Michael Godfrey, route researcher
Distance: 12 miles (19.2km) Time: allow 5 hours 30 mins plus stops Route Grading:
Start & Finish: School Road, Amberley. There’s free parking in Amberley. I use the road by the school because, by doing so, I have to pass the Amberley Tea Room on the way back to the car
Refreshments: The Black Horse, Amberley. Check http://www.theblackhorseamberley.co.uk/ for opening times
The Black Rabbit, Mill Road, Offham, Arundel
The George and Dragon, Houghton. Check http://www.thegeorgeanddragonhoughton.co.uk/ for opening times
Amberley Tea Room, The Square, Amberley
Places of Interest:
Amberley – the name means yellow field. The village has never known a planning scheme. There are brick and flint thatched cottages along winding lanes that end at the Norman church and the castle. It is therefore untroubled by through traffic. The castle walls date from the 14th century and the property belonged to the Bishops of Chichester. A handsome 18th century house was built within the walls and was a private residence until it became a luxury hotel some years ago.
The South Downs - is a range of chalk hills that extends for about 260 square miles (670 sq km) across the south-eastern coastal counties of England from the Itchen Valley of Hampshire in the west to Beachy Head, near Eastbourne, East Sussex, in the east. It is bounded on its northern side by a steep escarpment, from whose crest there are extensive views northwards across the Weald. The South Downs National Park forms a much larger area than the chalk range of the South Downs and includes large parts of the Weald. The South Downs are characterised by rolling chalk downland with close-cropped turf and dry valleys, and are recognised as one of the most important chalk landscapes in England. The range is one of the four main areas of chalk downland in southern England.
North Stoke - is a medieval village, recorded in the Domesday Book of 1086. It has lost most of its population, possibly due to Black Death in the Middle Ages or because the landowner preferred to enclose the land for sheep pasture. This has left a notable example of a Norman and Early English Gothic church.
St Mary the Virgin's Church, North Stoke - The Church of England parish church of the Virgin Mary is now redundant and maintained by the Churches Conservation Trust. The church's dedication had been long forgotten but in 2007 it was rediscovered from a scrap of a vellum letter dated 1275 from Stephen Bersted, Bishop of Chichester, to Edward I. The church was accordingly rededicated to the Virgin Mary in 2007.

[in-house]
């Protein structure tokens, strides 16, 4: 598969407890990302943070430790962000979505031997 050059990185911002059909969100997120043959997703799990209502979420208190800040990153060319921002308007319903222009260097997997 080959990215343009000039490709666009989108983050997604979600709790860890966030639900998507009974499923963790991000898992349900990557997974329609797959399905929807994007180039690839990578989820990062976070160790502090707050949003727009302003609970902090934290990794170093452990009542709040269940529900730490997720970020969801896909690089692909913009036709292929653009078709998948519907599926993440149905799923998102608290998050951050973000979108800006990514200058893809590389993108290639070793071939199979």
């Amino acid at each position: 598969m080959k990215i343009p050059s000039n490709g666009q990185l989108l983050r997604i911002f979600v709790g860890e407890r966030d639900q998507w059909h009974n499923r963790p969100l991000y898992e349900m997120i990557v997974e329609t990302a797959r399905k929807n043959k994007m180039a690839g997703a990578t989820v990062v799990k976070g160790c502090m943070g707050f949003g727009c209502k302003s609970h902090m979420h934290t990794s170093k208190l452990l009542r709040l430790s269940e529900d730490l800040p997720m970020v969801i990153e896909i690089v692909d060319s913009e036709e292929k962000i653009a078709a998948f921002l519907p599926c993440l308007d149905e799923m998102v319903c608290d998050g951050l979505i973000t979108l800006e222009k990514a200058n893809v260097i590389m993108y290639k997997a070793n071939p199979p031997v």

South Stoke – is recorded in the Domesday Book as Stoches and it is noted that the church existed at that time. The estate has been in the possession of the Earls of Arundel since the Norman Conquest, apart from a period when the Crown confiscated the estate because the then Earl refused to renounce his Catholic faith. In 1797 the Norfolk family regained the estate and then, in 1806, enclosed existing common land to create the present Arundel Park. This inclosure meant that the 106 inhabitants of South Stoke lost their grazing rights over much good sheep pasture. This led to a decrease in farm prosperity and the population dwindled.
Swanbourne Lake – The history of Swanbourne lake can be traced back to before the Domesday Book. It was originally used as a millpond and to supply water to Arundel Castle. The lake and surrounding area has long been known for its outstanding natural beauty.
Arundel Park - The park was enclosed in 1806. The wall is five miles long, was completed in 1810 and encloses an area of 478 hectares. In English social and economic history, enclosure or inclosure is the process which ends traditional rights such as mowing meadows for hay, or grazing livestock on common land formerly held in the open field system. Once enclosed, these uses of the land become restricted to the owner, and it ceases to be common land.
River Arun - A number of rivers cut through the South Downs to the sea, but the Arun is the only one without a main road beside it; there is only the railway, which makes it very peaceful. The river is tidal well above this part, up to Pulborough. Look out for wildfowl.
Please Note: All self-guided walks and cycle rides are undertaken entirely at guests’ own risk. Route directions are supplied in good faith; however HF Holidays cannot be held responsible for any errors contained within.
Updated PH/GSE 21/1/19